with the other American countries.

' As a small stockholder in one of
the companies inVOlved in the Cuban
“take-over,” I do Not find my com-
pany very much concerned or its
Cuban holdings Very much of a fi-
nancial issue. S0Me-reimbursement
would probably b© made by Castro
if the United States Government
worked on the métter under “a more
relaxed relationship.”

What you have Suggested in your
editorial would sem a first step
toward the United States regaining
its position In Cuba and Soviet with-
Croton-on-Hudson)N.Y., July 19, 1963.

es =)

Demonstrating in Uniform
To THE Eprror or THE New York TIMES:

Followed to if8 logical conclu-
sion, Defense Secl®tary McNamara’s
directive on sefYicemen and civil
rights demonstrations would bring
to our armed STvices the same
spirit, restraint 224 blind “I-follow-
orders” obedienc® that permeated
the German Army during Germany's
“Jewish trouble.” /

A man may vollteer to serve his
country. By so 4g he offers his

American interest rates to rise, a

Unemployment’s Cause

On the contrary, the President
states that such a rise in long-term
rates would “throw our economy
into reverse” and increase unem-
ployment. His reasoning may be
doubted. The persistence of unem-
ployment in the United States is due
to continuing upward pressure on
wages, to misguided efforts to hold
“minimum wages” at artificial ley-
els, and to extortionate corporate
and progressive income taxation
which the Administration’s proposed
domestic tax program will do little
or nothing to cure.

If Washington wishes to promote
further economic expansion and at
the same time right the United
States balance-of-payments
tion, it must abandon its blind faith
in easy money and deficit spending
as a cure-all. ie"

The proposed tax on American
purchase of .foreign securities will
not restore’ faith in the American
dollar, the lack of which is at the
root of our difficulties. It is a
sign of continuing weakness, not of
strength. It is also, as The Times
points out, a blow against develop-
ing a true international order where
currencies must be fully convertiple
and free.

On international no less than do-
mestic grounds Congress should vote
the proposal down as a dangerous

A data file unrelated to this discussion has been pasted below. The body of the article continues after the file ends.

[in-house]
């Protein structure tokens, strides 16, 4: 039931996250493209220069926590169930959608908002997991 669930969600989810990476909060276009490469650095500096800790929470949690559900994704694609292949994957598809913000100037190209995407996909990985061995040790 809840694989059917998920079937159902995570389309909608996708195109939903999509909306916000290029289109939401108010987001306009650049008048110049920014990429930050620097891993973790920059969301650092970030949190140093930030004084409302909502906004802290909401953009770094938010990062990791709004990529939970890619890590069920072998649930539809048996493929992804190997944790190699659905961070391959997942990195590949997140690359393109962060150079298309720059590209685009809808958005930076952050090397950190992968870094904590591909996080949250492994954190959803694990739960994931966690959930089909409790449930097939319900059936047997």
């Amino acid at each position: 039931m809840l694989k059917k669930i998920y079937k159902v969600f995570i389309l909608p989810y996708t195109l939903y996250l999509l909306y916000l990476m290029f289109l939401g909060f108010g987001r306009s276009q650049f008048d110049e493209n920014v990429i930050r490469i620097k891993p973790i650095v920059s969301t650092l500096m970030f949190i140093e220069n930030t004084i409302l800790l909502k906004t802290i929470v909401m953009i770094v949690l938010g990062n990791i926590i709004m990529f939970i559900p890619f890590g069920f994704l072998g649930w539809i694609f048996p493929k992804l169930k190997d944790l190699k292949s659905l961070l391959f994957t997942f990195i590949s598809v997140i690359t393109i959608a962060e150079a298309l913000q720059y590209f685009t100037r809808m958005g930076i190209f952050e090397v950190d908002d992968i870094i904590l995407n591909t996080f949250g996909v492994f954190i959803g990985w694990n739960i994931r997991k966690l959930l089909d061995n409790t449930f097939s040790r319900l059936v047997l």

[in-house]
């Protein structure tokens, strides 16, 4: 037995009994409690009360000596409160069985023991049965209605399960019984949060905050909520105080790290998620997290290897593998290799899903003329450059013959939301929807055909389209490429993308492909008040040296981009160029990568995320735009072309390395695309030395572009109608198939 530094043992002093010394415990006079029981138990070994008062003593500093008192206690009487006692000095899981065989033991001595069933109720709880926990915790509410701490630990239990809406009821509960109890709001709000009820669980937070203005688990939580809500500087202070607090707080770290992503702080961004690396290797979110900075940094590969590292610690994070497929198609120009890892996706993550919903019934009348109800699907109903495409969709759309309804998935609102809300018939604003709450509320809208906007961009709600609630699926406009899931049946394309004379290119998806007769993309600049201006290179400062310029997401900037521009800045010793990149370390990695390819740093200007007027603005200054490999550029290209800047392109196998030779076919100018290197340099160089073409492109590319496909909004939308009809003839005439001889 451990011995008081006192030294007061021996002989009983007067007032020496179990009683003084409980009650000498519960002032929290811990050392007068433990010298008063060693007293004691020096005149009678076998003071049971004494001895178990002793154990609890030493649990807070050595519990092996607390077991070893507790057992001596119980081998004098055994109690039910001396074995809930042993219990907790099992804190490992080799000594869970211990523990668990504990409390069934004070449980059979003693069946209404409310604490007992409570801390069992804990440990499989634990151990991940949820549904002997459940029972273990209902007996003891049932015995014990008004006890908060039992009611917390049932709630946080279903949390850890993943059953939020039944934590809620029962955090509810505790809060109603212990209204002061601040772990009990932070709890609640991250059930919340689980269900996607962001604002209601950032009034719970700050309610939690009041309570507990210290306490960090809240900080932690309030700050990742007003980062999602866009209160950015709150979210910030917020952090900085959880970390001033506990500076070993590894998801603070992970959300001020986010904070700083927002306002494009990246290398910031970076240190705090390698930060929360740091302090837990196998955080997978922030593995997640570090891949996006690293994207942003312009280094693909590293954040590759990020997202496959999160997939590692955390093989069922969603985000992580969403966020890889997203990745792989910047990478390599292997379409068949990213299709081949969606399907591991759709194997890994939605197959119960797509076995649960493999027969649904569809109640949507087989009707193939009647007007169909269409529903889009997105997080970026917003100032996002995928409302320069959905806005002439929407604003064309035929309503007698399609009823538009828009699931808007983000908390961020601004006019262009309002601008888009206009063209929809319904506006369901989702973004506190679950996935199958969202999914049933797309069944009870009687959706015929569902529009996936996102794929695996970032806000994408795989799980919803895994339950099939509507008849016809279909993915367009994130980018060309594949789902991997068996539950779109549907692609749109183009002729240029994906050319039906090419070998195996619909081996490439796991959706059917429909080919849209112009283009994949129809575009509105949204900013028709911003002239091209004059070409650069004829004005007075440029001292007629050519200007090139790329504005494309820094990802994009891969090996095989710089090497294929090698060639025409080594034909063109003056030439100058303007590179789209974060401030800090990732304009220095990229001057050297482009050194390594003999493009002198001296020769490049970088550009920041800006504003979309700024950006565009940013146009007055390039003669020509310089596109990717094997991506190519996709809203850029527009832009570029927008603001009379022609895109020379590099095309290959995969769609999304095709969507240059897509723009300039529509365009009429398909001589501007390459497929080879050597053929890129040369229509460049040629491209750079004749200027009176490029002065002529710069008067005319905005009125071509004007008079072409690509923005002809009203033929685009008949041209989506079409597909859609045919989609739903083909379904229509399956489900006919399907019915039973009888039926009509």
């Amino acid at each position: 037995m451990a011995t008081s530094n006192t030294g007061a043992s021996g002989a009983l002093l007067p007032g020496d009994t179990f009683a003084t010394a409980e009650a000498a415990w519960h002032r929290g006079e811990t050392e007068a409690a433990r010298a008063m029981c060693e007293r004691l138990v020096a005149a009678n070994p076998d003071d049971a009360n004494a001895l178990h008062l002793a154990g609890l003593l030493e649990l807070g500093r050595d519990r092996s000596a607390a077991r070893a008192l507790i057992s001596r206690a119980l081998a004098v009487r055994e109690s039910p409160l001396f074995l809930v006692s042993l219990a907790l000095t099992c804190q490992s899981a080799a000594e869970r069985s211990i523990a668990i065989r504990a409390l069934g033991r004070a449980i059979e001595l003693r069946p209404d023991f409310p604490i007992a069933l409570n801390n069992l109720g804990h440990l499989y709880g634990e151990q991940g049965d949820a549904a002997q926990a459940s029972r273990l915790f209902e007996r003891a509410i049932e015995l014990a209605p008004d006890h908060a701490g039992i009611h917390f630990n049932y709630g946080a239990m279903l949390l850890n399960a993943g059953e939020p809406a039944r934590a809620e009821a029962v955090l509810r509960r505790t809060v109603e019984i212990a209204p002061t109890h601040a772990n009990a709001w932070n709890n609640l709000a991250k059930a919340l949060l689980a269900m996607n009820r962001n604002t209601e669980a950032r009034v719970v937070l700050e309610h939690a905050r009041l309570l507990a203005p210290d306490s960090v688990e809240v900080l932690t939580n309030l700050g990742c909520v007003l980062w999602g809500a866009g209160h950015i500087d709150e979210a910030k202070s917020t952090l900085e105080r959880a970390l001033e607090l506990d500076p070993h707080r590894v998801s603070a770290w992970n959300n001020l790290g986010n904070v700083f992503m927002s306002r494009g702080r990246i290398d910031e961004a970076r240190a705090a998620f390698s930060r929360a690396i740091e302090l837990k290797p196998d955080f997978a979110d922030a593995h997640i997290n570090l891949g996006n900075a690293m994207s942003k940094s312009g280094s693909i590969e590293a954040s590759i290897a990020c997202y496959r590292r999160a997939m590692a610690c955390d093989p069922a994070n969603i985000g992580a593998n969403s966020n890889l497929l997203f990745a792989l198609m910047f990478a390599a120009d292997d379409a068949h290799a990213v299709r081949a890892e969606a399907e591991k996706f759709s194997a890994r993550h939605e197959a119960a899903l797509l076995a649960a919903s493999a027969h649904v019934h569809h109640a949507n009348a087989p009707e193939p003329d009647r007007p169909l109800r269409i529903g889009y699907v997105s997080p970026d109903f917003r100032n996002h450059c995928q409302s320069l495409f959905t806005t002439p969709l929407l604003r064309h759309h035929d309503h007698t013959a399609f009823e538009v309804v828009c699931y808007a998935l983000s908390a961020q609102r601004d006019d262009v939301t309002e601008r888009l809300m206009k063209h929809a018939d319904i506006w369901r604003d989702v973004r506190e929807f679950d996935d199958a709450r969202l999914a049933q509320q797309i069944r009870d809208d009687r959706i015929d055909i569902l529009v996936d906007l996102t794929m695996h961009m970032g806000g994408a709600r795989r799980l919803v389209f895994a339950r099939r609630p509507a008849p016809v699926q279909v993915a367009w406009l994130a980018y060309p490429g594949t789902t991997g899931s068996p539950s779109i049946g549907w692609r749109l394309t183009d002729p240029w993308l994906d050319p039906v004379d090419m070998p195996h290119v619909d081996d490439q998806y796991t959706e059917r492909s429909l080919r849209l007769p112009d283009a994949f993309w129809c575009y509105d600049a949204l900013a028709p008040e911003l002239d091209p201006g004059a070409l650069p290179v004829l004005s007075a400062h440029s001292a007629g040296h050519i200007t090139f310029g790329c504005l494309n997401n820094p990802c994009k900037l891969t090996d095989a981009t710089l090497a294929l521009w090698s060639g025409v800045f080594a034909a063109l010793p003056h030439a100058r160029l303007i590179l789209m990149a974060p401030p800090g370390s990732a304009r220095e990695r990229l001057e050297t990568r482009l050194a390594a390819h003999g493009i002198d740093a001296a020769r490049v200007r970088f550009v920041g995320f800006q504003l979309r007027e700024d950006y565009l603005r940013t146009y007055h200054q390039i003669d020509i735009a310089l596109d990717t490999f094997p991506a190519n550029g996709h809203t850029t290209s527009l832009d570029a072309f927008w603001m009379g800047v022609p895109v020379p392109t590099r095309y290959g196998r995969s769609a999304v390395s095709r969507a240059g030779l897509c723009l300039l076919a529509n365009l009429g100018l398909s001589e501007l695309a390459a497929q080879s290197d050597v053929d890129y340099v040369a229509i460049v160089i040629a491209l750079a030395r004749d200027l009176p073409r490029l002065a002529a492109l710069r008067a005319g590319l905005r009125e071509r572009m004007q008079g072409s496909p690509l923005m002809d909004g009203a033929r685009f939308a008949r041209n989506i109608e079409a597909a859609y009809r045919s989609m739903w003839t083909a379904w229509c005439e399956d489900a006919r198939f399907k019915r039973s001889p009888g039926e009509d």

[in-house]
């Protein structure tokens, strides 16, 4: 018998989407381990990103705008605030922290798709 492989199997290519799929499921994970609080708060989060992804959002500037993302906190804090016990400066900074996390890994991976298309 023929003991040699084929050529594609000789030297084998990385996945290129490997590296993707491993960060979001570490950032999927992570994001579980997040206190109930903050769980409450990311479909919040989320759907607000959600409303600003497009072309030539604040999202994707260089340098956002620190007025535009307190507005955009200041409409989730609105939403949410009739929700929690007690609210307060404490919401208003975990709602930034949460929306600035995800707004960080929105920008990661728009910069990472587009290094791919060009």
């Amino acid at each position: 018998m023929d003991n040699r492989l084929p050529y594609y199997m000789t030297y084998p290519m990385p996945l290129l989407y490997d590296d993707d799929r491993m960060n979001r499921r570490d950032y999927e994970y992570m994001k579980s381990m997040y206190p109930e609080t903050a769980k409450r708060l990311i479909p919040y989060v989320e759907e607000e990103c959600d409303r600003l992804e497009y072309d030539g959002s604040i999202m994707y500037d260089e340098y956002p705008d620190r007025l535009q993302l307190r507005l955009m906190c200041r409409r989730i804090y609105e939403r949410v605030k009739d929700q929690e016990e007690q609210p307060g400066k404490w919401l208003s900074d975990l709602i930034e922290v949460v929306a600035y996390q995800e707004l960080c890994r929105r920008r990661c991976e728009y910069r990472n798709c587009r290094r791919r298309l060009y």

statist measure.


New York, July 23, 1963. /

Worthier Goal Than Moon

A leading space scientist was re-
cently asked: “Is it worth 10 billion
dollars to put an American on the
moon?” He replied: “Possibly not.
But it might be worth that as a
national goal.”

Surely there are much more
worthy and urgent projects on ea;th
in which our citizens would unite.
General, human welfare is an agp-
pealing and challenging national
goal that for life, liberty and the
pursuit of happiness as well as for
world prestige far surpasses @
moon shot. George T. Scorr,

Upper Montclair, N.J., July 24, 1963.


reading in the public schools ex-
tracts from the religious writings of
the Founding Fathers, Christians
who believe that they are thereby
preserving our “spiritual heritage”
had best recognize that their device
for circumventing the Supreme Court
also undercuts their own doctrines.

The confusion in the minds of so
many Americans concerning the ten-
ets of their own religious traditions
and the beliefs of our 18th century
leaders suggests that the total sepa- .
ration of church and state is long

As Madison wrote, ‘The tendency
to a usurpation on one side or the
other, or to a corrupting coalition or
alliance between them, will be best
guarded against by an entire absti-
nence of the Government from inter-
ference in any way whatever, beyond
the necessity of preserving public
order, and protecting each sect
against trespasses on its legal rights
by others.” ROBERT W, HANEY.

Boston, July 22, 1963.

Immigration Proposal

The belief that immigration under
President Kennedy's proposed new
immigration law will be limited to
165,000 persons a year is inaccurate.

Under the proposed law, there is
to be unlimited immigration from
such places as the West Indies,
Mexico, Haiti, Latin America and
the Western Hemisphere, In contrast
to this special privilege granted to
these countries, the only limitation
is on European countries, and there-
fore there is no reason why prac-
tically the entire populations of
some of the Latin and Caribbean
countries may not eventually immi-
grate here, in accordance with a
growing trend,

Previous reform bills introduced
by former Senator Herbert Lehman
and Representative Celler proposed
to eliminate these special privileges
for Western Hemisphere countries
and put every country on an equal
basis, but President Kennedy’s bill
isnot one of these. ALBERT MAYER,
Chairman, Immigration and Natu-

ralization Committee, Federal
Bar Association of New York,
New Jersey and Connecticut.

New York, July 25, 1963.

— a oe ional
iption R f The New York Ti